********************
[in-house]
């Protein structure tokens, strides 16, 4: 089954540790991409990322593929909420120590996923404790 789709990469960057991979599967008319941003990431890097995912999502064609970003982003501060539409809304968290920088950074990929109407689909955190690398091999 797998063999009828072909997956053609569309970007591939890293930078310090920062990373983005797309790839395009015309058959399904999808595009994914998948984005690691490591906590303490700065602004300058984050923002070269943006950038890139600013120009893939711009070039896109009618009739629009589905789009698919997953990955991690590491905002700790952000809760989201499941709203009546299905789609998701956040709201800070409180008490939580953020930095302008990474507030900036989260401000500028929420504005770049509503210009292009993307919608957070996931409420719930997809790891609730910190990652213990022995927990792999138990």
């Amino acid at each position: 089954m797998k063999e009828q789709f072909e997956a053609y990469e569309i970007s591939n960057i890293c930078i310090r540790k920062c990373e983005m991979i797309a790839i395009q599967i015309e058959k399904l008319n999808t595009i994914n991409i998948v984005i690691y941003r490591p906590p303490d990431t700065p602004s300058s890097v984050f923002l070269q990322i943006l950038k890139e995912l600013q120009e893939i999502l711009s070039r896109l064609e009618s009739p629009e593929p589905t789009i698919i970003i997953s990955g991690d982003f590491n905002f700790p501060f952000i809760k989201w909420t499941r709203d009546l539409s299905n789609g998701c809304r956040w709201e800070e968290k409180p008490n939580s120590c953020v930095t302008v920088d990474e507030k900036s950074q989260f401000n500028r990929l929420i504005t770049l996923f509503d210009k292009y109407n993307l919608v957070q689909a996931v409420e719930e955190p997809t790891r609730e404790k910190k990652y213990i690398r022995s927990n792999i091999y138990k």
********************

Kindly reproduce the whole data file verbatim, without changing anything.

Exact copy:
[in-house]
């Protein structure tokens, strides 16, 4: 089954540790991409990322593929909420120590996923404790 789709990469960057991979599967008319941003990431890097995912999502064609970003982003501060539409809304968290920088950074990929109407689909955190690398091999 797998063999009828072909997956053609569309970007591939890293930078310090920062990373983005797309790839395009015309058959399904999808595009994914998948984005690691490591906590303490700065602004300058984050923002070269943006950038890139600013120009893939711009070039896109009618009739629009589905789009698919997953990955991690590491905002700790952000809760989201499941709203009546299905789609998701956040709201800070409180008490939580953020930095302008990474507030900036989260401000500028929420504005770049509503210009292009993307919608957070996931409420719930997809790891609730910190990652213990022995927990792999138990």
């Amino acid at each position: 089954m797998k063999e009828q789709f072909e997956a053609y990469e569309i970007s591939n960057i890293c930078i310090r540790k920062c990373e983005m991979i797309a790839i395009q599967i015309e058959k399904l008319n999808t595009i994914n991409i998948v984005i690691y941003r490591p906590p303490d990431t700065p602004s300058s890097v984050f923002l070269q990322i943006l950038k890139e995912l600013q120009e893939i999502l711009s070039r896109l064609e009618s009739p629009e593929p589905t789009i698919i970003i997953s990955g991690d982003f590491n905002f700790p501060f952000i809760k989201w909420t499941r709203d009546l539409s299905n789609g998701c809304r956040w709201e800070e968290k409180p008490n939580s120590c953020v930095t302008v920088d990474e507030k900036s950074q989260f401000n500028r990929l929420i504005t770049l996923f509503d210009k292009y109407n993307l919608v957070q689909a996931v409420e719930e955190p997809t790891r609730e404790k910190k990652y213990i690398r022995s927990n792999i091999y138990k």